After some sobering financial news in May, there is new cause for hope in Scranton

Fr. Eric Bergman, pastor of St. Thomas More in Scranton, Pennsylvania, is now able to report that a new wave of generosity has restored the necessary financial equilibrium to the parish:

Dear Members & Friends,

The response to the parish meeting that was held in April, and to the newsletter we mailed in May, has been a great comfort to me and a wonderful witness to our neighbors. One couple made quite a large donation to cover all of our operating expenses for the end of the fiscal year (June 30th), several others immediately increased the amount they pledge monthly to the parish, and another family gave the entire amount needed to complete the necessary pointing on our masonry work, lest our buildings (literally) crumble. Thank you. We are grateful, also, for the helpful proposals and recommendations that so many have given with an eye towards helping us meet our monthly operating deficit.

Though we have never begun a fiscal year with the income and pledges necessary to meet the expenses for the coming twelve months, experience has demonstrated that we must begin closer to the goal than we have the last couple years. We must land on the side of trust in the Lord’s providence and avoid the sin of presuming His graces as we maintain faith that all our needs will be met.

One very helpful suggestion that several of our parishioners and friends brought forward is that we fill up the convent in which only three men now reside and receive rentals for all nine of the bedrooms. Much of the legwork to do this has already been accomplished.

For one, we have the permission of the Ordinariate, and the Chancery has approved a license agreement that was completed last summer, when the dorm fathers from Gregory the Great Academy stayed there.

Second, we went before the zoning board of the City of Scranton, where by unanimous consent they agreed that, though dormitories have been zoned out of Providence since 1993, our convent is grandfathered, having been a dormitory continually since 1915.

Third, in another development that came out of our parish meeting, a parishioner, Gene DeLucy, has volunteered to manage the building, offering his skills as a contractor for all maintenance work, so that job won’t fall to me.

Fourth, the masonry work on the convent foundation and chimney is being undertaken even as I write. Now, in addition to the pointing, some updating work will have to be done to make the place suitable for nine adults. We are confident, however, that with these improvements these rentals will provide a consistent source of reliable income.

We must also reduce costs where possible. The most obvious expense for consideration is the largest, the compensation packages for Mr. Campbell and me, our only two employees. The health insurance bill is ridiculously high, 150 percent more than when we began our work a decsde ago. We are researching how to make cuts here without cooperating with the current administration’s mandates that we purchase products for ourselves and others that contradict Catholic moral teaching. While we can’t reduce the salaries we each receive – dependent as our large families are upon our income – our parish financial crisis has become the occasion for a discussion about vocations.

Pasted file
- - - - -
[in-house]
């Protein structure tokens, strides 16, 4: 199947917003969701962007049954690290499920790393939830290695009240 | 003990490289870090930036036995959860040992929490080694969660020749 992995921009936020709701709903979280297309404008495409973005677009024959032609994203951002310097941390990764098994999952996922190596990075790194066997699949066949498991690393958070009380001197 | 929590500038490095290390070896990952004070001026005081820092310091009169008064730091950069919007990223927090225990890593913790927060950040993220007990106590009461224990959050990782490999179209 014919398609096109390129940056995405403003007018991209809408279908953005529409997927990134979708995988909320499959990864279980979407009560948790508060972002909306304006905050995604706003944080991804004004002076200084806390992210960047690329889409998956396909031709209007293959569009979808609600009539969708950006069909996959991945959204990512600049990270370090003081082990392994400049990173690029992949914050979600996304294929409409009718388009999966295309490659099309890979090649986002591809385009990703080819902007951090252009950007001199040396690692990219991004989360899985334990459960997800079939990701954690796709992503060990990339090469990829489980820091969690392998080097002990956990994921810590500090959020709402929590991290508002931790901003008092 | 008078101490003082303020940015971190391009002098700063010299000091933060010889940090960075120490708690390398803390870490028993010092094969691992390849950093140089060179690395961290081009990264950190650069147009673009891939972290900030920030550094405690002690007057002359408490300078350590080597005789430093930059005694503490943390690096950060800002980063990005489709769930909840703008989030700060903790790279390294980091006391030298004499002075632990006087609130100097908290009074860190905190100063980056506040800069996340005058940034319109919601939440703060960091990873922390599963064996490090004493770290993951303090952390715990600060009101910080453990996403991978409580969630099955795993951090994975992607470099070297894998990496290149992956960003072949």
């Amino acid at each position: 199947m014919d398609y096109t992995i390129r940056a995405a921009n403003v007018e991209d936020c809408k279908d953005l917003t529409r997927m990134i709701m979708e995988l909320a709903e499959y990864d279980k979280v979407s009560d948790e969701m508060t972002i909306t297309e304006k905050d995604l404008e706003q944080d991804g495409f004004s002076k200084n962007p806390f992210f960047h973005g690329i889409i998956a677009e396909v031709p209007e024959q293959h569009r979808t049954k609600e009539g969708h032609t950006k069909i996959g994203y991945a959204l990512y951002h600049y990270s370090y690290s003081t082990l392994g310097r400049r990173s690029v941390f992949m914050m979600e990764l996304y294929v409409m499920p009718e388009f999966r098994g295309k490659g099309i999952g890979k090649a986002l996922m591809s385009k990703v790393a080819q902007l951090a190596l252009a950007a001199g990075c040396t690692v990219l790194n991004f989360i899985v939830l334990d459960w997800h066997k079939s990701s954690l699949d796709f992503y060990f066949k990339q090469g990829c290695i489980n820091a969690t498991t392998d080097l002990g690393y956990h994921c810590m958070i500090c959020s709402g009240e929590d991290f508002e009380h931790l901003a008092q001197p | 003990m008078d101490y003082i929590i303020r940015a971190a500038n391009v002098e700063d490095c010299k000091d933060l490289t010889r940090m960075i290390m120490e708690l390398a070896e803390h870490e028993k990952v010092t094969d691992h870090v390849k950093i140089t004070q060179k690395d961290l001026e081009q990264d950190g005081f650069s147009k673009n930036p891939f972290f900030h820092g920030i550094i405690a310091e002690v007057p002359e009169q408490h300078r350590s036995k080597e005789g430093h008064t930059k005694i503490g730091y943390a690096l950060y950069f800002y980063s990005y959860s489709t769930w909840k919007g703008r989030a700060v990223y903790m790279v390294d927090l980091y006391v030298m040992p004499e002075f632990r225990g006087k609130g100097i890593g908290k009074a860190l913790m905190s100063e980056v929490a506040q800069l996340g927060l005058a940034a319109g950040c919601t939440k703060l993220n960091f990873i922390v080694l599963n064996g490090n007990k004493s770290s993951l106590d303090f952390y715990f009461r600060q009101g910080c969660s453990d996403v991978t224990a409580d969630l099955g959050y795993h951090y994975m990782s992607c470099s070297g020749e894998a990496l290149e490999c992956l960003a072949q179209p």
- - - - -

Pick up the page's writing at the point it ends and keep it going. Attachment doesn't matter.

Mr. Campbell, some of you will remember, was hired eight years ago in the hope and expectation that over time his music responsibilities would grow even as his administrative obligations shrank. The acquisition of the St. Joseph Church campus meant that the opposite has occurred, a development that has limited the full use of his manifold talents. We have resolved to redouble our efforts to see this trend reversed.

The upshot of all this is that St. Thomas More Parish is going to see a shake-up. We are going to spend the summer planning the changes we believe necessary for growth, pruning what must be dispensed with and planting seeds we hope will blossom for better evangelization. You will read elsewhere about Maria Kaupas Academy, our commitment to Catholic education being undeterred by our recent setback. The homeschool enrichment program will issue in a new Mass on Friday afternoon as soon as the school year begins, but this may not be the only change. Over the summer we will also look at how to reform our Sunday schedule in order that we can include the ministries that members from so many disparate locales desire to take advantage of.

Grateful for your incredible generosity, and solicitous of your prayers for Bishop Lopes as we approach his August 18th visit to our parish, I am

Your Servant in Christ
The Rev. Eric L. Bergman

(to read the newsletter, click here)

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